Duchesse De Polignac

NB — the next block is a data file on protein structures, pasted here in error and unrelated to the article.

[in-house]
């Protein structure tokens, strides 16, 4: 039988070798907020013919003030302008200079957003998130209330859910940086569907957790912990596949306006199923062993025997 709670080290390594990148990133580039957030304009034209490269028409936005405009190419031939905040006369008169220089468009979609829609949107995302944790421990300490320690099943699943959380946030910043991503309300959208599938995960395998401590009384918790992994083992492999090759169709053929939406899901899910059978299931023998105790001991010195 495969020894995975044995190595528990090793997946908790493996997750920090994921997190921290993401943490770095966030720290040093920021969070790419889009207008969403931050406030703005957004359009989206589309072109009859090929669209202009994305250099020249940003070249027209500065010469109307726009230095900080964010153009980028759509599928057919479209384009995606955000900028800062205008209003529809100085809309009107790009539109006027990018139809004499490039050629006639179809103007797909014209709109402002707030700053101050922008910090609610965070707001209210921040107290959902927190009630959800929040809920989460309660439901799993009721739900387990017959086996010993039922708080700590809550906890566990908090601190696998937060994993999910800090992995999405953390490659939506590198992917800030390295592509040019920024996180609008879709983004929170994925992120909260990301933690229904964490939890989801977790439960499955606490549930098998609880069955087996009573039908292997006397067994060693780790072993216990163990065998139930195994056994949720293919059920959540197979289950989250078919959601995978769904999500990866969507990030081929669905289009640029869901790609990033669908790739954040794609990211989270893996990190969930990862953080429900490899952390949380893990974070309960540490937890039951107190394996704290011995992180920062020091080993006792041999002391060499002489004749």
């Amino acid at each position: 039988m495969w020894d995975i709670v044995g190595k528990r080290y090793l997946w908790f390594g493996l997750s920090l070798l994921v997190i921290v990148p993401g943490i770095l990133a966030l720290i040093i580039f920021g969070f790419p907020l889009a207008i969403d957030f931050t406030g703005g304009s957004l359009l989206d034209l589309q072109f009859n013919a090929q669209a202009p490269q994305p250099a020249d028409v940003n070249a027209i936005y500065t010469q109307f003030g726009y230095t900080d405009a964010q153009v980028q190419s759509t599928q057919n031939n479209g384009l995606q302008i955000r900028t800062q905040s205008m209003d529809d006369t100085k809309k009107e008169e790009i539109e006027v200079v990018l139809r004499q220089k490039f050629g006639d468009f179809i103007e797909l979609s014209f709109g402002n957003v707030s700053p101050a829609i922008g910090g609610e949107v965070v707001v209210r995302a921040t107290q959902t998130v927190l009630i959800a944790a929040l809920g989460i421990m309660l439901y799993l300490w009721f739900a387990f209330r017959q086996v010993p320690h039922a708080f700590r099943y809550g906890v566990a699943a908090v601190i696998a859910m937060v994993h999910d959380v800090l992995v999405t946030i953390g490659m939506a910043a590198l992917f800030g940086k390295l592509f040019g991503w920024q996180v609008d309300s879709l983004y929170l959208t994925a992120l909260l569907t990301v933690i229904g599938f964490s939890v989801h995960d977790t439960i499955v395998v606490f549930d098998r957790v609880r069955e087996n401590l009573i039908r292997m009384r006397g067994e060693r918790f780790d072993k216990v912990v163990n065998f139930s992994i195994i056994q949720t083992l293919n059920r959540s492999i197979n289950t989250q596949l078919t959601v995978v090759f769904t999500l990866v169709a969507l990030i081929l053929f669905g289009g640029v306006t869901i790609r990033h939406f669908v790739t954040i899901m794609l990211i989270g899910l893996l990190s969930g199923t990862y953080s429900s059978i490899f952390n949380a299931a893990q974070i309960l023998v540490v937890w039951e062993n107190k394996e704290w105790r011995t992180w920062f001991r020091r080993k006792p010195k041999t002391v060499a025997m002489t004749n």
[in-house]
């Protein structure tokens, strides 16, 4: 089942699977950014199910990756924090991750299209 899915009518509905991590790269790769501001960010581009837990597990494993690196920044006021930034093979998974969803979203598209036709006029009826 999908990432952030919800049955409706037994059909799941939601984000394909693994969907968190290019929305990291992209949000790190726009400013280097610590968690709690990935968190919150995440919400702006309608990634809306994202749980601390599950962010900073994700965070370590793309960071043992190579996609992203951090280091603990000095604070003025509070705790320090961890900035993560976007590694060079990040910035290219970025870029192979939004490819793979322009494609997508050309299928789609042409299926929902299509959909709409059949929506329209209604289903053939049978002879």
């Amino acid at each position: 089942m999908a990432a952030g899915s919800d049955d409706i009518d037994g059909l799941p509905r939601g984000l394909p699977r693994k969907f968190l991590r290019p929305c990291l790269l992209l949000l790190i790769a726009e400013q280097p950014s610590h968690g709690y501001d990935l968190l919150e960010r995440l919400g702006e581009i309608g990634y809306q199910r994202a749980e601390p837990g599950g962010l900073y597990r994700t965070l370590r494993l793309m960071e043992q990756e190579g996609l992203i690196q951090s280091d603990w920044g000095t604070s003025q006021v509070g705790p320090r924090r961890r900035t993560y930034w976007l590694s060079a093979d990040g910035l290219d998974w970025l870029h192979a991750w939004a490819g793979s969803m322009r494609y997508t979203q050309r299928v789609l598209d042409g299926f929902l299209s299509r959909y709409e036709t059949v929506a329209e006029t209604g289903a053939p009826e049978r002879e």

The sitter in this portrait is Yolande Martine Gabrielle de Polastron, Duchess of Polignac (born in 1749, died in 1793). She is best remembered as the favourite companion of the infamous Queen of France, Marie Antoinette (born in 1755, died in 1793). Gabrielle (as she was known) was considered one of the great beauties of pre-revolutionary society. She was the subject of several portraits by prominent artists of that time, such as Louise Élisabeth Vigée Le Brun (born in 1755, died in 1793). Gabrielle was born into an aristocratic family, encumbered with debts. She was married off as a young women to Jules François Armand, comte de Polignac (born in 1746, died in 1817). Despite their privileged position within the French ruling class, the couple had limited financial means and considerable debt. This changed in 1975 when Gabrielle was invited to a formal reception at the Court at Versailles. Marie Antoinette was so drawn to her easy-going nature that she invited Gabrielle to move permanently to Versailles. Gabrielle initially refused because of the costs involved in living at Court. However, the young Queen was so determined to keep her new favourite by her side, that she agreed to settle her whole family’s debts. Once installed in the palace Gabrielle’s elegant, calm and sophisticated manner ensured she quickly became the leader of the Queen’s intimate circle. She gained the approval of King Louis XVI. In 1780, her husband was given the title of duc de Polignac, making her the Duchess of Polignac. However, Gabrielle’s quick ascent to such a prominent position attracted great resentment within the Court. The French public also became suspicious of the favouritism bestowed on the Polignac family. The Queen’s intimate relationship with the Duchess became the frequent subject of the defamatory stories and prints, called ‘libelles’, that flooded the streets of Paris in the 1780s. Revolutionaries produced these prints to further discredit the monarchy. They often capitalised on the deep-rooted suspicion of homosexuality (then known as the ‘German Vice’) in France. Several suggested that the Duchess and the Queen were lesbian lovers and some were pornographic. One famous print, for example, pictured the pair locked together naked in a lesbian embrace. In the face of intense public hatred, the Duchess was one of the first courtiers to flee Versailles on July 16, 1789. She died in exile, in Austria, in December 1793. Though there is little evidence to suggest that Marie-Antoinette and the Duchess of Polignac were having a sexual relationship their letters demonstrate at least an intense and loving attachment. A letter, written 1790, from Marie-Antoinette to the Duchess, declares, for example, that ‘only death can make me stop loving you’. Indeed, the idea of the pair as a lesbian couple has persisted. Recent films such as Farewell My Queen (2012), directed by Benoit Jacquot, have focused on the intense relationship between the pair. Such images have helped to inspire Marie-Antoinette’s recent resurrection as a lesbian icon. Lord Lever had a large collection of miniature portraits such as this one. They were normally encased in gold lockets or elaborately framed. Several of them featured members of the French royal family and aristocracy. Lever bought existing miniature collections from other collectors. He was advised by the London art dealer Frank Partridge who bid at auction sales on his behalf.